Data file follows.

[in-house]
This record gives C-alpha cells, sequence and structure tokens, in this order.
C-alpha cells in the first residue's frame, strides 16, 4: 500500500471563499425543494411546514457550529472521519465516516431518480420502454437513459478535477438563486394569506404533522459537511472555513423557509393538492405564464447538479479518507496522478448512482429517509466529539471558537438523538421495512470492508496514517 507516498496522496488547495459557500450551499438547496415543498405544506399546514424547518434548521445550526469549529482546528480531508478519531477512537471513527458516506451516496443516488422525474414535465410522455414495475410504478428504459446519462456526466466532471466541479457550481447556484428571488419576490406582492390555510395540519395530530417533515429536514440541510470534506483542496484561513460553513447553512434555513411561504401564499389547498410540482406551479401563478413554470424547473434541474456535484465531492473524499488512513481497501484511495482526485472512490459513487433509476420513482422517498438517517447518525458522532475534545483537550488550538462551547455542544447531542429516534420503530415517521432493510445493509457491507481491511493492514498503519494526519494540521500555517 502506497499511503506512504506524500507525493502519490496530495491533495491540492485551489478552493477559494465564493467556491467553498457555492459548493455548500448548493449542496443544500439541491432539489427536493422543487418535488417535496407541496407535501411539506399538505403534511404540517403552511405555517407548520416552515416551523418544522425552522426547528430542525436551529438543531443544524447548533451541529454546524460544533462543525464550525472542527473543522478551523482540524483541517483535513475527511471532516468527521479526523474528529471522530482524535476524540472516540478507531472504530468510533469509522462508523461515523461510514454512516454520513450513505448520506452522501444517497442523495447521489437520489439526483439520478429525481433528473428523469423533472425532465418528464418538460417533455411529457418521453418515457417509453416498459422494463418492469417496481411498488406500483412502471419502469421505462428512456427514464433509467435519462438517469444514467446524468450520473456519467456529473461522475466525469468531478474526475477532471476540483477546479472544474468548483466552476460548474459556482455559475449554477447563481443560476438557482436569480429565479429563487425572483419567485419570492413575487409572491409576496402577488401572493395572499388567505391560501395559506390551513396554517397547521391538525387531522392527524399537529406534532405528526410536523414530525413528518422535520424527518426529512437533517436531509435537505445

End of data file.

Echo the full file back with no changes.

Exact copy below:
[in-house]
This record gives C-alpha cells, sequence and structure tokens, in this order.
C-alpha cells in the first residue's frame, strides 16, 4: 500500500471563499425543494411546514457550529472521519465516516431518480420502454437513459478535477438563486394569506404533522459537511472555513423557509393538492405564464447538479479518507496522478448512482429517509466529539471558537438523538421495512470492508496514517 507516498496522496488547495459557500450551499438547496415543498405544506399546514424547518434548521445550526469549529482546528480531508478519531477512537471513527458516506451516496443516488422525474414535465410522455414495475410504478428504459446519462456526466466532471466541479457550481447556484428571488419576490406582492390555510395540519395530530417533515429536514440541510470534506483542496484561513460553513447553512434555513411561504401564499389547498410540482406551479401563478413554470424547473434541474456535484465531492473524499488512513481497501484511495482526485472512490459513487433509476420513482422517498438517517447518525458522532475534545483537550488550538462551547455542544447531542429516534420503530415517521432493510445493509457491507481491511493492514498503519494526519494540521500555517 502506497499511503506512504506524500507525493502519490496530495491533495491540492485551489478552493477559494465564493467556491467553498457555492459548493455548500448548493449542496443544500439541491432539489427536493422543487418535488417535496407541496407535501411539506399538505403534511404540517403552511405555517407548520416552515416551523418544522425552522426547528430542525436551529438543531443544524447548533451541529454546524460544533462543525464550525472542527473543522478551523482540524483541517483535513475527511471532516468527521479526523474528529471522530482524535476524540472516540478507531472504530468510533469509522462508523461515523461510514454512516454520513450513505448520506452522501444517497442523495447521489437520489439526483439520478429525481433528473428523469423533472425532465418528464418538460417533455411529457418521453418515457417509453416498459422494463418492469417496481411498488406500483412502471419502469421505462428512456427514464433509467435519462438517469444514467446524468450520473456519467456529473461522475466525469468531478474526475477532471476540483477546479472544474468548483466552476460548474459556482455559475449554477447563481443560476438557482436569480429565479429563487425572483419567485419570492413575487409572491409576496402577488401572493395572499388567505391560501395559506390551513396554517397547521391538525387531522392527524399537529406534532405528526410536523414530525413528518422535520424527518426529512437533517436531509435537505445